Thu, Jan 12, 2017 - Page 14 News List

Taiwan’s Guatemala ties remain complicated

Mixed views on the state of relations during Tsai’s visit

By James Baron  /  Contributing reporter

The Overseas Chinese Association of Guatemala, known locally as La Colonia China, is the heart of Guatemala’s overseas Chinese community.

Photo: James Baron

The reliefs on the facade of Guatemala’s National Library were contributed by one of the country’s most beloved sons. Yet even the talents of urbanist Efrain Recinos cannot put a gloss on the building’s threadbare interior.

In May 2014, former Guatemalan President Alfonso Portillo was jailed for pocketing US$2.5 million in alleged bribes from Taiwan — money that had been earmarked for public libraries. Yet Guatemala’s most important public library lacks even a computer cataloging system. Instead, readers must sift through dusty boxes of reference cards.

President Tsai Ing-wen (蔡英文) started a three-day visit to the country yesterday.

GUATEMALA’S OVERSEAS CHINESE

Guatemala’s overseas Chinese community dates back to the 1880s when goldmine and railroad workers arrived from California and moved into textile manufacturing. These overseas Chinese have historically identified with the Republic of China (ROC), if not Taiwan, though in recent years the lines have become blurred. Overseas Taiwanese, and more recent immigrants from China, used to keep apart, but that changed under former President Ma Ying-jeou’s (馬英九) administration.

Visiting in 2014, I was shown around by Francisco Lima Leon and his mother Rubenia, who is half Chinese and head of the Overseas Chinese Association — known locally as the La Colonia China — who told me relations between Chinese of all stripes were good.

“We just have to hide that when we are hosting a function for China,” she said, drawing a curtain in front of an ROC flag on the stage. And the portrait of Chiang Kai-shek (蔣介石) that hangs high on the wall above the entrance? She smiles.

“Oh, they’re OK with him. He stays,” she says.

Three years later, relations remain cordial, though Taipei’s relationship to the overseas Chinese community in Guatemala appears a little more ambiguous.

“Normally the embassy gave the association help with things like the weekly newspaper,” Francisco says. “But things have become a little more complicated since [Tsai Ing-wen, became] president. Chinese and Taiwanese still have a good relationship, though,” she adds.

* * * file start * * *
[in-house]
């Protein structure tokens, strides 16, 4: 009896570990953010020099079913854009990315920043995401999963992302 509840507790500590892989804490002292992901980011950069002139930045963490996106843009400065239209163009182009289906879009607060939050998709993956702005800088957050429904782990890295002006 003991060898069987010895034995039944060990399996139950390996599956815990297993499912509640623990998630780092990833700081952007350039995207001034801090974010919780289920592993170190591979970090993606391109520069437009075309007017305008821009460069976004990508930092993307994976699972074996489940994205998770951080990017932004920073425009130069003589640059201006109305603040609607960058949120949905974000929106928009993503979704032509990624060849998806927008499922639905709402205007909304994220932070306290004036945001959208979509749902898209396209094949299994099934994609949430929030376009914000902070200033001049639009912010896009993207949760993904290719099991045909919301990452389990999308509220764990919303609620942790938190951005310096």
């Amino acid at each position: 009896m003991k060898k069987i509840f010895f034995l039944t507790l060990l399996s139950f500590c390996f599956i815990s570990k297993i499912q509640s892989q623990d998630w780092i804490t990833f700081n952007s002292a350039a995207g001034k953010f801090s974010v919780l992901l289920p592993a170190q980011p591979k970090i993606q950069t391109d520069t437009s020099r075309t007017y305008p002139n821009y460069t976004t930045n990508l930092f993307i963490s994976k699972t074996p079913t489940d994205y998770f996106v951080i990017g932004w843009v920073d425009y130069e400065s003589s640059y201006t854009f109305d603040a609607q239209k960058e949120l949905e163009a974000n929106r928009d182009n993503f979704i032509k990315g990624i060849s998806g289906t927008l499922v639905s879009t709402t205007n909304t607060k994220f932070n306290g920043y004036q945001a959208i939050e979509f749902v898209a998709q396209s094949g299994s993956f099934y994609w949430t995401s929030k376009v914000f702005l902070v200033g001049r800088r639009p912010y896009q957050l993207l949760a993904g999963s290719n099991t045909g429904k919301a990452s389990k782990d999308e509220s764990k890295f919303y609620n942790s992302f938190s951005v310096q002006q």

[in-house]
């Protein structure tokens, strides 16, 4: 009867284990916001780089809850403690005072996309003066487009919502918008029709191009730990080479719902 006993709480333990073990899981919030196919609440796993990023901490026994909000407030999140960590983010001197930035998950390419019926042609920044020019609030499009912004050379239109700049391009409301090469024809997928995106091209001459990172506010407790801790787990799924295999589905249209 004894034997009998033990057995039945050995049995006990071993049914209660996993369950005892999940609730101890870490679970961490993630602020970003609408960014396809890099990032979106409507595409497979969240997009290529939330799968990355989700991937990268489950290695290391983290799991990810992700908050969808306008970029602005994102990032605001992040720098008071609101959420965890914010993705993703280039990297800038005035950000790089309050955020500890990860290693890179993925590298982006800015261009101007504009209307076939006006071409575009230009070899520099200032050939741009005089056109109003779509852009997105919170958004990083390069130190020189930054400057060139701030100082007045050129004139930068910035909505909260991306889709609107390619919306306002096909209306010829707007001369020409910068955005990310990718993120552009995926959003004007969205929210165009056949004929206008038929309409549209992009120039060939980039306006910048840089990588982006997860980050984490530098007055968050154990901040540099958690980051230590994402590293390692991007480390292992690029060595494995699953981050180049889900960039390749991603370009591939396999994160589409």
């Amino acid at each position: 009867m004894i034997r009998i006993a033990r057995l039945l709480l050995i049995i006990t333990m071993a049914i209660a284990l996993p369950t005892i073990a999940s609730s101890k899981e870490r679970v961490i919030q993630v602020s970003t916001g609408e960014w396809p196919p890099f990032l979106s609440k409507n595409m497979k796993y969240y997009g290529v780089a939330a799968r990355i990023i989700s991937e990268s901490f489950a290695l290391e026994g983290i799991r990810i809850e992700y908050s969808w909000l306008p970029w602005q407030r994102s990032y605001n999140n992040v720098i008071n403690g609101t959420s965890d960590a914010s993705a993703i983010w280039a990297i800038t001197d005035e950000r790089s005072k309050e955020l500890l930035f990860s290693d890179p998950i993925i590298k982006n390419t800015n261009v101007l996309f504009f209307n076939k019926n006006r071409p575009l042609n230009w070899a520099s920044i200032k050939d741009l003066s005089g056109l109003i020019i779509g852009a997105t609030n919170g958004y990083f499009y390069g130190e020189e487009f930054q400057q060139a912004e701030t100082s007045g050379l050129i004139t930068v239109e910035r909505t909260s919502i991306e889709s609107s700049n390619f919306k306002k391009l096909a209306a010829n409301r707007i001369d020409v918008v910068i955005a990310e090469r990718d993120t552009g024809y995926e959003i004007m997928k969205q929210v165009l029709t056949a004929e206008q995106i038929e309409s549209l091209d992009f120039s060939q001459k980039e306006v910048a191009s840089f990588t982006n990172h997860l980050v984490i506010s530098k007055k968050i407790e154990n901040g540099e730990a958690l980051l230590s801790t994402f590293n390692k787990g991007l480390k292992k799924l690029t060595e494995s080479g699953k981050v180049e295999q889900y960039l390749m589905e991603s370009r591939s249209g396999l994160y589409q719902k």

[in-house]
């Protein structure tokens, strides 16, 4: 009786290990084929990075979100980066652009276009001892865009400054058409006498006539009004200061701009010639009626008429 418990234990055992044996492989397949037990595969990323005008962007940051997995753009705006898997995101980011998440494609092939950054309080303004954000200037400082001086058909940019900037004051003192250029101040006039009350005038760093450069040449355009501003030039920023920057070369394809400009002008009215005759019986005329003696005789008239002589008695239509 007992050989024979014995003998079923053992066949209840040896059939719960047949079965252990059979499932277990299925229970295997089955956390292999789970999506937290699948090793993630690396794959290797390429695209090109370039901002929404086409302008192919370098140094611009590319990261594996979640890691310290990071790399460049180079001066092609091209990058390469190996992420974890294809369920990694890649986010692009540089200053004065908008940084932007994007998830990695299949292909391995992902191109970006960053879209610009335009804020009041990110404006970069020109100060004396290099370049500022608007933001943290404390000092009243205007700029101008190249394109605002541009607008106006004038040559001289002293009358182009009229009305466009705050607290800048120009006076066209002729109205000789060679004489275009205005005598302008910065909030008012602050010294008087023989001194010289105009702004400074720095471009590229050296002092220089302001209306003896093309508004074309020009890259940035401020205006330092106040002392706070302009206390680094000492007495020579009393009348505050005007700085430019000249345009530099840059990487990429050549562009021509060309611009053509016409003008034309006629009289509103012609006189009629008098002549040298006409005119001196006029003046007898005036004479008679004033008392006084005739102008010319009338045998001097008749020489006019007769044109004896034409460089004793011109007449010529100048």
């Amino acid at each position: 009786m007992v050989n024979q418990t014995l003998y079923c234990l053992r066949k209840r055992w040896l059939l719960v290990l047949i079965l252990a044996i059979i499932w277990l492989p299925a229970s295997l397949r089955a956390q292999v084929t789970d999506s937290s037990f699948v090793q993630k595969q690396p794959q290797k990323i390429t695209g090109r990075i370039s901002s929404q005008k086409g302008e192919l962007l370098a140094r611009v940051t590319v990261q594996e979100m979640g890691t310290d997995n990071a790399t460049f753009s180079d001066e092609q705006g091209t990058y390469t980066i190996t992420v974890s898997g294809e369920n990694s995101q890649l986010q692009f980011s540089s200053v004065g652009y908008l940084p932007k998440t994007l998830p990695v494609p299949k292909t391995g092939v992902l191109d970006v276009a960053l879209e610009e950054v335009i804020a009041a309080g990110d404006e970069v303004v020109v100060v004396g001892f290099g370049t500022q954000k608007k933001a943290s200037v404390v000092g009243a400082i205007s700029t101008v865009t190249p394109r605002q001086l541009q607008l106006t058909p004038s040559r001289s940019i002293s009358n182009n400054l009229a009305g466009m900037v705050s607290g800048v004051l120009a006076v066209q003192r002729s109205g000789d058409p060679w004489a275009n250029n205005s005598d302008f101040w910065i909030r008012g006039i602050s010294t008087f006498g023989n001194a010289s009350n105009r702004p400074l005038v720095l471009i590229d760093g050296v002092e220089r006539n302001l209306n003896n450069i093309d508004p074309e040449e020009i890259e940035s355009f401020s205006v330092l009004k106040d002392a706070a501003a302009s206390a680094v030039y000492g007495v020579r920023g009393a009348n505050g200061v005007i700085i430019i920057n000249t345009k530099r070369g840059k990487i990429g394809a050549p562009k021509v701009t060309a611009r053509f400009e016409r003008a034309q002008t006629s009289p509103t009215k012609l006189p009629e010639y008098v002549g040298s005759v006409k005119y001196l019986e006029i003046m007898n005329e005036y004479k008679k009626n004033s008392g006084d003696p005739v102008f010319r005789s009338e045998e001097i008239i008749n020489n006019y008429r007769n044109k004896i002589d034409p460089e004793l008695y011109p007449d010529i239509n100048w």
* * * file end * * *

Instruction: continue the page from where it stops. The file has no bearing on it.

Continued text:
Yet, as he prepared to attend a banquet in Tsai’s honor at the Westin Hotel today, there was unease in some quarters. “Nobody really wants to talk about it,” he says. “They’re saying they want to hear what she has to say first, but some of the elders think she’s crazy.”

Lima is referring to perceptions that Tsai might be angling for independence and, in particular, that she is courting controversy by making overtures to US President-elect Donald Trump. But not everyone agrees with this assessment.

“Traditional overseas Chinese and Taiwanese are united,” says one long-term Taiwanese resident. “All Chinese are preparing to welcome Tsai.”

Everyone? “Well, maybe not the newcomers from the PRC,” he concedes.

Elsewhere, Taiwanese ex-pats are ambivalent on what the future for Taiwan-Guatemala relations portends.

FOLLOW THE MONEY

“People from China are flooding into Central America, and of course these governments want the money,” says Clara Chen (陳柏蓉) manager of the Fortuna (福記), a restaurant whose tables have played host to many a Taiwanese big-wig over the past 30 years. “As Taiwan is helping them build a road here, I doubt they will break relations just yet. Everything will become clearer in the next few months.”

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